Q: Could you share some financial tips specific to writers and writing?

      A: Keep all of your receipts, for everything even if you are not sure you can
      write it off. That means your Internet bill, receipts for any books or magazines
      you used for research, paper for your printer, postage, drinks or meals with
      interview subjects, anything that contributed to your book. You can even
      probably write off part of your rent if your home office was the place where
      you wrote your book.

      Q: You describe in detail in your wonderful book, Hot (Broke) Messes, how
      you worked with a financial planner to overcome your debt. Would you
      recommend that others work with financial planners? If yes, how does one
      go about finding a financial planner?

      A: It really depends on the extent of your problem and the type of person you
      are. Plenty of people can do their own research to fix their finances on their
      own, if they have the will to do it. I happen to be the type who likes to get
      help when I have a problem. When I'm sick, I go to the doctor. When I got
      into debt, I went to a professional. If you're the type who needs someone
      to push you to make changes, by all means, hire a planner. If your finances
      are really in trouble, you might want to go to a credit counselor who can go
      as far as negotiating with your creditors.

      If you decide to go the planner route, think of it as hiring a therapist. You're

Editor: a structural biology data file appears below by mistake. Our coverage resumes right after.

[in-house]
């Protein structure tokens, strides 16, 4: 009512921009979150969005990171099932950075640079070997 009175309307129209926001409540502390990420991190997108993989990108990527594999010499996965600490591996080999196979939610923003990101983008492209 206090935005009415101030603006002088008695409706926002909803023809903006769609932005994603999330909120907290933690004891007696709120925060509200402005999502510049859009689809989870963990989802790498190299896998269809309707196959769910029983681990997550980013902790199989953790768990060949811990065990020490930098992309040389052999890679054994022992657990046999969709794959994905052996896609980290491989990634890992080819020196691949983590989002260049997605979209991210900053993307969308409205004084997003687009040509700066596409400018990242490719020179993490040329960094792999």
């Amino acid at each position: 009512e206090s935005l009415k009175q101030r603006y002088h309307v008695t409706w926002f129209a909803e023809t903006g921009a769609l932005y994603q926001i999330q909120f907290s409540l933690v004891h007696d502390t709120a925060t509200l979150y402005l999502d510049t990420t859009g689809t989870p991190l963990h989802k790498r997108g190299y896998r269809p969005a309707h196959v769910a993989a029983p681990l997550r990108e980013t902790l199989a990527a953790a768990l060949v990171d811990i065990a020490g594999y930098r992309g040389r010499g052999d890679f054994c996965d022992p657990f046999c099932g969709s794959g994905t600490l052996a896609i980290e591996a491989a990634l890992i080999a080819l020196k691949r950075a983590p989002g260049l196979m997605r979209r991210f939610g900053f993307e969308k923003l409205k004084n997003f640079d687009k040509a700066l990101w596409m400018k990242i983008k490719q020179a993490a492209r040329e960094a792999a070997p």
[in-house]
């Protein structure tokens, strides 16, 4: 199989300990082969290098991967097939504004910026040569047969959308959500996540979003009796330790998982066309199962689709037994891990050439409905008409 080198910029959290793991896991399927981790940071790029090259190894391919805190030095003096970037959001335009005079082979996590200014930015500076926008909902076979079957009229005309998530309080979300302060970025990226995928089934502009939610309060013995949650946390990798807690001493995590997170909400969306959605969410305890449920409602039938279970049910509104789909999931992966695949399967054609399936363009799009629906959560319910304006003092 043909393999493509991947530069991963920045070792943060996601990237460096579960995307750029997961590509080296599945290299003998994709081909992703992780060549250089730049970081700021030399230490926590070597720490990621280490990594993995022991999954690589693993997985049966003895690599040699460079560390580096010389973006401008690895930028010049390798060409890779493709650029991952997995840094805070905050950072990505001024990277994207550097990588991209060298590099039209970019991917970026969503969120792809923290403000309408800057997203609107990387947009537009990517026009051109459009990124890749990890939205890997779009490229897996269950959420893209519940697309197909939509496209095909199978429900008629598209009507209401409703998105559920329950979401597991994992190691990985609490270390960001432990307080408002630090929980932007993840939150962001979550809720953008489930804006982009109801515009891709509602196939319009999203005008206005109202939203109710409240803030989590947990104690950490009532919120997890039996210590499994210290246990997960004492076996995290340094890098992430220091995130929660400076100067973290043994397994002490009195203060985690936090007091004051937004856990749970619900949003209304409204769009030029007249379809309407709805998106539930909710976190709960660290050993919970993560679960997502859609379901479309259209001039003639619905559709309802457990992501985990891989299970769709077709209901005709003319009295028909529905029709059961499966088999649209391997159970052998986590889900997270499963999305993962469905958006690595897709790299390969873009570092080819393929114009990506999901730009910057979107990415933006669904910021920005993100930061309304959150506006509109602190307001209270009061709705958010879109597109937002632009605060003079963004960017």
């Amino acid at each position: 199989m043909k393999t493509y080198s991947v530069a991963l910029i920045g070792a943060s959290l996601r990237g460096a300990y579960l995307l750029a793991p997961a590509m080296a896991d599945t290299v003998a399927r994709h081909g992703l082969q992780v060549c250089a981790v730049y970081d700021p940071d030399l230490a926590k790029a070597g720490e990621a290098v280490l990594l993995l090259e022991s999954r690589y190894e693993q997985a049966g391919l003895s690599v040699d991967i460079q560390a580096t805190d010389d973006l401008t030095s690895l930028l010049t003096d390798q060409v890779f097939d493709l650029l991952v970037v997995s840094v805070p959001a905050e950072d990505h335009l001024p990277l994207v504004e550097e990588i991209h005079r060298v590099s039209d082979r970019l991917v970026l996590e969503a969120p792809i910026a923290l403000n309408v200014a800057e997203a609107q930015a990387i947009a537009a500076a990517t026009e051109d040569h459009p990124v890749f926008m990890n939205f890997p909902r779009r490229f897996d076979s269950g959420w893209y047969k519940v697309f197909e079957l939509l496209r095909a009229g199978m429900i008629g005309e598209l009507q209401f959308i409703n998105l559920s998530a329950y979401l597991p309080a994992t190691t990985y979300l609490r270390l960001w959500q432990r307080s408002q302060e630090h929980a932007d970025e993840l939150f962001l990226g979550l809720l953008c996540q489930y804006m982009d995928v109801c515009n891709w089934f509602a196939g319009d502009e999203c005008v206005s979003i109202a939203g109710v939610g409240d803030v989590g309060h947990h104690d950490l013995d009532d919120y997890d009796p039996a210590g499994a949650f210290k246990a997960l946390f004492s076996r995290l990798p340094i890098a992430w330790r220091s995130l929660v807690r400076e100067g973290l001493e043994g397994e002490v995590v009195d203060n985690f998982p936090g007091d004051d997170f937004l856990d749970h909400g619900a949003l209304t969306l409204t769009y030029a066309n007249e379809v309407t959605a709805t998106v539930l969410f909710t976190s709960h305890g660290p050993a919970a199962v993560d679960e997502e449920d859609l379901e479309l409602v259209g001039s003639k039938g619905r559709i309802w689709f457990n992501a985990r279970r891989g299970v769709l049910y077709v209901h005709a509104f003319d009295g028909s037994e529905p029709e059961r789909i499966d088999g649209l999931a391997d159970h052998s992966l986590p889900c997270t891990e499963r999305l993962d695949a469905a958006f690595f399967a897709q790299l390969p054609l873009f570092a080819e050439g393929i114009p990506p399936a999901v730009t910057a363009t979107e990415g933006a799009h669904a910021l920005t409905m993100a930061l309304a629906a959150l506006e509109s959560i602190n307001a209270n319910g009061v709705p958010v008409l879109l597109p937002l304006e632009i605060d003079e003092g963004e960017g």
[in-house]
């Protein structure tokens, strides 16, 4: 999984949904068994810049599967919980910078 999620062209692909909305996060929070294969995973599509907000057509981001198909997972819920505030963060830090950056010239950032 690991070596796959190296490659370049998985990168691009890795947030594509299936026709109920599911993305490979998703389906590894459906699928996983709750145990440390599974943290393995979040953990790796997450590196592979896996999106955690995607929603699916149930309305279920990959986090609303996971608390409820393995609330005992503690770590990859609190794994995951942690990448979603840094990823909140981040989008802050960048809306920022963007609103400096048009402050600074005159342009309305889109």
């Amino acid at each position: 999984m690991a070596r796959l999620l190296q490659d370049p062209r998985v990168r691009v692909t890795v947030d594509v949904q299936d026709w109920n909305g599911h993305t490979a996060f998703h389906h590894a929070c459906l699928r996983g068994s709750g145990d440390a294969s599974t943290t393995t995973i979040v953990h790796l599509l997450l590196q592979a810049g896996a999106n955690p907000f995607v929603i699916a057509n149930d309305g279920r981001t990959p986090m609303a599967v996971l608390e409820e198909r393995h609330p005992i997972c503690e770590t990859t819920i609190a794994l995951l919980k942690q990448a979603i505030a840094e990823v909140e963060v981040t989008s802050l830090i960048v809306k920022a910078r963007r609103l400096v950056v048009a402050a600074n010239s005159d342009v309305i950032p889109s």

going to have to reveal a lot to this person, so take the hiring seriously. Get
      referrals from friends or other confidantes. Meet with the planner in person
      and interview him or her. Find out how he or she will be paid. By
      commission or a set fee? (I would lean towards someone who charges a
      fee and not someone getting a commission for selling you a product.) Find
      out if he or she is licensed by your state or the Financial Industry
      Regulatory Authority in Securities or Insurance. Check on his or her
      background with FINRA, the Certified Financial Planner Board of Standards
      Inc., or other relevant professional organizations. Find out if he or she has
      ever been disciplined by any of those organizations.

      Q: In addition to Hot (Broke) Messes, what resources do you recommend to
      people who want to learn more about financial planning?

      A: There are plenty of resources on the Internet. For help budgeting, https://www.mint.com/ is great. For help improving your credit, go to https://www.credit.com/. To find a better paying savings account, go to https://www.billshrink.com/. To increase your real estate knowledge, go
      to http://www.trulia.com/. For Wall Street information, go to
      http://www.quote.com/. To save money on everyday stuff, go to
      http://www.coupons.com/. http://www.kiplinger.com/ is a great overall
      personal finance resource.

      Q: Who is your agent and how did you meet him/her? If you don't have an